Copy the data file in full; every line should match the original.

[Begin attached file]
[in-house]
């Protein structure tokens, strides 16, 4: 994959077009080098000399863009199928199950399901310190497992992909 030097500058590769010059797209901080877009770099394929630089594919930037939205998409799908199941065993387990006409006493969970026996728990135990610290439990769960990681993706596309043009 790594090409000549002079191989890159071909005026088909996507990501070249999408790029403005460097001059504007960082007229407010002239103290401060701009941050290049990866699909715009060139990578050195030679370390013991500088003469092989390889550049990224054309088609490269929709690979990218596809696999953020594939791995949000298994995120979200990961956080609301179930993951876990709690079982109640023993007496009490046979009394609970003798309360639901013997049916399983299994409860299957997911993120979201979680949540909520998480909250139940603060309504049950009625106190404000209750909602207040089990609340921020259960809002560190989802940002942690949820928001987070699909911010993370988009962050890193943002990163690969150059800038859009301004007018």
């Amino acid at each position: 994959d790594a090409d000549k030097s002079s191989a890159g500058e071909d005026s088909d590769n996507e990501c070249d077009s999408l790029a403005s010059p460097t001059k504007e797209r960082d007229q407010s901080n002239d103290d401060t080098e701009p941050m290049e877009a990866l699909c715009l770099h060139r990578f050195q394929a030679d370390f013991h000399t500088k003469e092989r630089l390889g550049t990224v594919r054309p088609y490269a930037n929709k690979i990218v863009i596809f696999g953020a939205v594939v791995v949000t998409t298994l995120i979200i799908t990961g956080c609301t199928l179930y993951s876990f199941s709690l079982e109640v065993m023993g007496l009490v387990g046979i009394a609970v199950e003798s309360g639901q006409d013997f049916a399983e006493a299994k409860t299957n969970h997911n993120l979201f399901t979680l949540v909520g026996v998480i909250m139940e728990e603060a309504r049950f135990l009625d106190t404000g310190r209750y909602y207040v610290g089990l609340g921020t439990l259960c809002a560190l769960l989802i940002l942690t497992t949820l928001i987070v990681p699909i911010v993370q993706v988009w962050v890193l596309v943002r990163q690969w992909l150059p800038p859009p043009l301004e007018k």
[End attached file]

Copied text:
[in-house]
């Protein structure tokens, strides 16, 4: 994959077009080098000399863009199928199950399901310190497992992909 030097500058590769010059797209901080877009770099394929630089594919930037939205998409799908199941065993387990006409006493969970026996728990135990610290439990769960990681993706596309043009 790594090409000549002079191989890159071909005026088909996507990501070249999408790029403005460097001059504007960082007229407010002239103290401060701009941050290049990866699909715009060139990578050195030679370390013991500088003469092989390889550049990224054309088609490269929709690979990218596809696999953020594939791995949000298994995120979200990961956080609301179930993951876990709690079982109640023993007496009490046979009394609970003798309360639901013997049916399983299994409860299957997911993120979201979680949540909520998480909250139940603060309504049950009625106190404000209750909602207040089990609340921020259960809002560190989802940002942690949820928001987070699909911010993370988009962050890193943002990163690969150059800038859009301004007018």
């Amino acid at each position: 994959d790594a090409d000549k030097s002079s191989a890159g500058e071909d005026s088909d590769n996507e990501c070249d077009s999408l790029a403005s010059p460097t001059k504007e797209r960082d007229q407010s901080n002239d103290d401060t080098e701009p941050m290049e877009a990866l699909c715009l770099h060139r990578f050195q394929a030679d370390f013991h000399t500088k003469e092989r630089l390889g550049t990224v594919r054309p088609y490269a930037n929709k690979i990218v863009i596809f696999g953020a939205v594939v791995v949000t998409t298994l995120i979200i799908t990961g956080c609301t199928l179930y993951s876990f199941s709690l079982e109640v065993m023993g007496l009490v387990g046979i009394a609970v199950e003798s309360g639901q006409d013997f049916a399983e006493a299994k409860t299957n969970h997911n993120l979201f399901t979680l949540v909520g026996v998480i909250m139940e728990e603060a309504r049950f135990l009625d106190t404000g310190r209750y909602y207040v610290g089990l609340g921020t439990l259960c809002a560190l769960l989802i940002l942690t497992t949820l928001i987070v990681p699909i911010v993370q993706v988009w962050v890193l596309v943002r990163q690969w992909l150059p800038p859009p043009l301004e007018k």